New Latino Voter Poll Shows Early Learning is a Winning Issue
I am tired of political candidates who want to win the “Latino vote” without actually investing any time or energy into addressing the concerns of the Latino community. As a mixed race woman, I’m concerned about any candidate who sees the needs of California and the needs of California’s Latino children and families as two separate issues.
That’s why I’m excited about the results of a recent statewide poll showing that nearly 7 in 10 Latino voters say they are more likely to support candidates who want to increase funding to make high-quality preschool and early learning more accessible and affordable. I hope this poll will help candidates see early learning as an opportunity to strengthen their campaigns by connecting with the Latino community in a meaningful way.
We know that the best way to prepare for the future is to invest in our kids. Here in California, Latino children account for more than half of all children under age 5. By 2025, Latinos will make up almost half of the new labor force in California, which means that our state’s future depends on ensuring young Latino children have the opportunity to experience an early education that builds the foundation they need to excel in school, placing them on the pathway to success in college and careers.
This recent bipartisan survey, conducted in July by Peter D. Hart Research Associates and The Tarrance Group, found that 85 percent of Latino voters in California think children who attend preschool have an advantage over children who do not attend. These Latino voters value some of the most significant benefits of early learning, and they recognize it as an opportunity to build social skills and develop language during a time when children’s brains are like sponges.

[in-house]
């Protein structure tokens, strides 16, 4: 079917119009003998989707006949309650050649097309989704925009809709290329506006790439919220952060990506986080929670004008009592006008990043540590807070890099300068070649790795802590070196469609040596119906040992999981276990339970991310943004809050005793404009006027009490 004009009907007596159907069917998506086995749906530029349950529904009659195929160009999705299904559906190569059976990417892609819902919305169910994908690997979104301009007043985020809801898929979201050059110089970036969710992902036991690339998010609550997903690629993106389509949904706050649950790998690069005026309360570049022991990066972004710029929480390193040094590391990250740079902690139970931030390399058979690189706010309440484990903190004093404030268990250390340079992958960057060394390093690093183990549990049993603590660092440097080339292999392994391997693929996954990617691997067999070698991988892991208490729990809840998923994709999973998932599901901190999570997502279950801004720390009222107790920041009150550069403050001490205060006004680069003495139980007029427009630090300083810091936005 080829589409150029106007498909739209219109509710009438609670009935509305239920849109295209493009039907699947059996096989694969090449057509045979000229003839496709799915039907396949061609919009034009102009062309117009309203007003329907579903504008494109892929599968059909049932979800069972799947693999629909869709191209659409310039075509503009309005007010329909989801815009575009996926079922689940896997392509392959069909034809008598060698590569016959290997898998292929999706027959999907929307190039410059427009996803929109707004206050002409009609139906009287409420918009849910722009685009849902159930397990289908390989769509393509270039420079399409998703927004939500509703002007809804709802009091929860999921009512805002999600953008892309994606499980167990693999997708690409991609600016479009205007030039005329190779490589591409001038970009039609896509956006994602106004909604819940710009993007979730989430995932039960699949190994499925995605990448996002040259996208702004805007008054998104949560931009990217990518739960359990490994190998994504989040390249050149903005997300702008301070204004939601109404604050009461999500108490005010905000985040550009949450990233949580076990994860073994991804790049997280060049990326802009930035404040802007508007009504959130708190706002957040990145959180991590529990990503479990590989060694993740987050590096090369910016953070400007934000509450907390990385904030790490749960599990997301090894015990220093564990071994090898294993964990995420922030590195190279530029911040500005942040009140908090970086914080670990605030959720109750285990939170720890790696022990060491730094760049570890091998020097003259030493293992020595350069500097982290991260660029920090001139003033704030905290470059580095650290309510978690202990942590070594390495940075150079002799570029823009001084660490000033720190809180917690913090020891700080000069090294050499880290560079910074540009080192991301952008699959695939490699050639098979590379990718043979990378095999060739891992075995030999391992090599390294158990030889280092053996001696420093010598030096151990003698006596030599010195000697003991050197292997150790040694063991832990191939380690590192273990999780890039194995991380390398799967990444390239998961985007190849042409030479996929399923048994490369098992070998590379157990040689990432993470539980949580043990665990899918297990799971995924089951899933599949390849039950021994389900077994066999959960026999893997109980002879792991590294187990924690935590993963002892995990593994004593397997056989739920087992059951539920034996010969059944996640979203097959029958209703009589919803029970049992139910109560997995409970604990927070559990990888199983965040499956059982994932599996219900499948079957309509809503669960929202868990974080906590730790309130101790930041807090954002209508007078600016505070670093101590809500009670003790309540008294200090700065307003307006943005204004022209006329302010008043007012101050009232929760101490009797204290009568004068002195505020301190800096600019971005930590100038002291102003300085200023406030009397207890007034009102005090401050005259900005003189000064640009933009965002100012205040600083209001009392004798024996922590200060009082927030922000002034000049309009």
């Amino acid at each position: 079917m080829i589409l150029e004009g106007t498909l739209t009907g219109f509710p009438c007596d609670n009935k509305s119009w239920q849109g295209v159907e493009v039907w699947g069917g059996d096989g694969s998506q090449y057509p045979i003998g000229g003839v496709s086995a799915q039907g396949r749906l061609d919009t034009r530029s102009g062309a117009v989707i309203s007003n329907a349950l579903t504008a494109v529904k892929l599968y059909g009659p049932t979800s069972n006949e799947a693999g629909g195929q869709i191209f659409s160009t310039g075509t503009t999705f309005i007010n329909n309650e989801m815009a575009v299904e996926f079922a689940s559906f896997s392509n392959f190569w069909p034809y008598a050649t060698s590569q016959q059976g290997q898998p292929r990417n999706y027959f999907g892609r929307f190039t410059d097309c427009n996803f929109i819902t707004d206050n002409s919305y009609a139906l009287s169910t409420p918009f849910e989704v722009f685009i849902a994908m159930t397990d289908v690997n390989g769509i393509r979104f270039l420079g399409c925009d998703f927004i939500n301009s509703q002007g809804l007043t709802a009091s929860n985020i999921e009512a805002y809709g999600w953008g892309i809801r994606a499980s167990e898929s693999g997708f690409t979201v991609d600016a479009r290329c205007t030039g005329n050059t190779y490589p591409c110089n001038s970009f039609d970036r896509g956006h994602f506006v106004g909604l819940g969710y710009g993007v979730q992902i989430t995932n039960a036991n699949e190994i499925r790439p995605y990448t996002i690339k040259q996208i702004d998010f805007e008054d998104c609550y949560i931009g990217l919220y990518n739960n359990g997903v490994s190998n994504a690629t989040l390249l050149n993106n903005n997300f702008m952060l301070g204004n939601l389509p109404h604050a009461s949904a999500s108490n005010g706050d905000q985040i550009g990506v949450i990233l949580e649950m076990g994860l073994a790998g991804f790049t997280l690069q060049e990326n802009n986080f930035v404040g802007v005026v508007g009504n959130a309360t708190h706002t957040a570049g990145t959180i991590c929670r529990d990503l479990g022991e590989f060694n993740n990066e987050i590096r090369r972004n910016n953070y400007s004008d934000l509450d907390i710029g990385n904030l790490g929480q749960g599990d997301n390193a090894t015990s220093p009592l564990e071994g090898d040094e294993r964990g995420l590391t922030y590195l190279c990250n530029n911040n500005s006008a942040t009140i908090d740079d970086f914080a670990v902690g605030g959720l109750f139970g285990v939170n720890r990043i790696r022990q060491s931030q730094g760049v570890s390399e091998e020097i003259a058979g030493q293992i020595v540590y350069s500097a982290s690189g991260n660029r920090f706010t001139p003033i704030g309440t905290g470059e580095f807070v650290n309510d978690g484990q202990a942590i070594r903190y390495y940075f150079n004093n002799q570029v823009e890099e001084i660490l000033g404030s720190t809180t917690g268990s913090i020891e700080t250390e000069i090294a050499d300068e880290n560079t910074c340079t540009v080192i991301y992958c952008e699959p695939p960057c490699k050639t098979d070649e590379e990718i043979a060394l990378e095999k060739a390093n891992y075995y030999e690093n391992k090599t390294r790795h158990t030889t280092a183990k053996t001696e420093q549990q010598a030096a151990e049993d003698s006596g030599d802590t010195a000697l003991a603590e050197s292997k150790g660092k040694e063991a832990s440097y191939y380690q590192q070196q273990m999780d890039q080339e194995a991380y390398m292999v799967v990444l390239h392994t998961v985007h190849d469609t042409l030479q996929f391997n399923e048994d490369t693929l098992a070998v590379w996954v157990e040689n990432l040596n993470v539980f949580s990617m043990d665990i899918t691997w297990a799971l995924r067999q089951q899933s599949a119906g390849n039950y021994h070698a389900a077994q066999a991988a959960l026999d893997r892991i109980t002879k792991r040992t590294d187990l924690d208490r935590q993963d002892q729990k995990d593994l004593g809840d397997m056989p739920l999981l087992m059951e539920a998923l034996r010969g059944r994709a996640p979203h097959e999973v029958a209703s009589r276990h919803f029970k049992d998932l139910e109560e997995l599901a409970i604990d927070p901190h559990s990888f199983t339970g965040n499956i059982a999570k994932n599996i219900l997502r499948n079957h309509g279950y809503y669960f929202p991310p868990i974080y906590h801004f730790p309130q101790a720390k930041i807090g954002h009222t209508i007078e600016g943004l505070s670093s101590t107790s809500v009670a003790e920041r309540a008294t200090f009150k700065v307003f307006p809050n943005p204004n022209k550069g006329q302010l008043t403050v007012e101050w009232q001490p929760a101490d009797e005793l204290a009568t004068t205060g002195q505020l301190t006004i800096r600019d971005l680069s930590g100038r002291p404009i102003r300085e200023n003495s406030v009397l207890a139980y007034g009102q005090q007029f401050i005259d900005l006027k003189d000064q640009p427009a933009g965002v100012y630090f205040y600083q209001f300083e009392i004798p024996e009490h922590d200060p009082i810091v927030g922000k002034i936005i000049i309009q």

However, Latino voters are aware of the challenges surrounding early learning: Two-thirds of Latino voters think the state is doing too little to ensure all children have access to affordable high-quality preschool. It’s not surprising that Latinos feel this way in a state where only 14% of Latino children are enrolled in high-quality preschools that prepare them for success in school. Still, the voters polled identified the main reasons why Latino children are not in preschool: lack of affordable programs, part-day programs that do not fit the schedules of working parents and parents lacking information about programs available.
Access to high quality early learning is a priority for Latino voters. Ninety-one percent of Latino voters across all demographics and political affiliations agree that despite California’s economic and budgetary challenges, the state should continue to support access to high-quality preschool, and more than three-quarters of Latino voters think candidates who want to increase funding for preschool and early learning will lead California to a better future.
Considering that 1 in 5 registered voters in California is Latino, California’s political candidates know that Latino votes will be key in November’s election. Now they know that early learning is a big priority for Latino voters across the state. Hopefully, candidates will connect the dots and make early learning a top campaign issue in the coming election.
Ana Rasquiza works for Preschool California, a nonprofit advocacy organization working with increase access to high-quality preschool for all of California’s children, starting with those who need it most.